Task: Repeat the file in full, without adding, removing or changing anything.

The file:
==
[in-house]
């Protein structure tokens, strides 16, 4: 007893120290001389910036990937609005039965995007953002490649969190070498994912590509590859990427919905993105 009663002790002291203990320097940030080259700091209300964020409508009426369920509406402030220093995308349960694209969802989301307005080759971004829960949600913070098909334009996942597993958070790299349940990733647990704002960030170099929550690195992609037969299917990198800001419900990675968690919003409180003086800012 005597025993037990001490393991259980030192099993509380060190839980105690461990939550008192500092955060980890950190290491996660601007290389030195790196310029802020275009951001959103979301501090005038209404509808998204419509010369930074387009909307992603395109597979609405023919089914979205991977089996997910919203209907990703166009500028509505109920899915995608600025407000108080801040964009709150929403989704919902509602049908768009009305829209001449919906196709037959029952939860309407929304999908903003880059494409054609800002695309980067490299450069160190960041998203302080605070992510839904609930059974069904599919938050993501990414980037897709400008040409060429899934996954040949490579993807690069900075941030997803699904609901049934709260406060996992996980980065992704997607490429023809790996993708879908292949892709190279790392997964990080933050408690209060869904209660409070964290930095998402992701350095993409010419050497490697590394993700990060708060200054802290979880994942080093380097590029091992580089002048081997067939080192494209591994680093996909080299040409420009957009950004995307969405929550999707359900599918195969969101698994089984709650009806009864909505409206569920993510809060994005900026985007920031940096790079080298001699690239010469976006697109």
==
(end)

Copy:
[in-house]
């Protein structure tokens, strides 16, 4: 007893120290001389910036990937609005039965995007953002490649969190070498994912590509590859990427919905993105 009663002790002291203990320097940030080259700091209300964020409508009426369920509406402030220093995308349960694209969802989301307005080759971004829960949600913070098909334009996942597993958070790299349940990733647990704002960030170099929550690195992609037969299917990198800001419900990675968690919003409180003086800012 005597025993037990001490393991259980030192099993509380060190839980105690461990939550008192500092955060980890950190290491996660601007290389030195790196310029802020275009951001959103979301501090005038209404509808998204419509010369930074387009909307992603395109597979609405023919089914979205991977089996997910919203209907990703166009500028509505109920899915995608600025407000108080801040964009709150929403989704919902509602049908768009009305829209001449919906196709037959029952939860309407929304999908903003880059494409054609800002695309980067490299450069160190960041998203302080605070992510839904609930059974069904599919938050993501990414980037897709400008040409060429899934996954040949490579993807690069900075941030997803699904609901049934709260406060996992996980980065992704997607490429023809790996993708879908292949892709190279790392997964990080933050408690209060869904209660409070964290930095998402992701350095993409010419050497490697590394993700990060708060200054802290979880994942080093380097590029091992580089002048081997067939080192494209591994680093996909080299040409420009957009950004995307969405929550999707359900599918195969969101698994089984709650009806009864909505409206569920993510809060994005900026985007920031940096790079080298001699690239010469976006697109």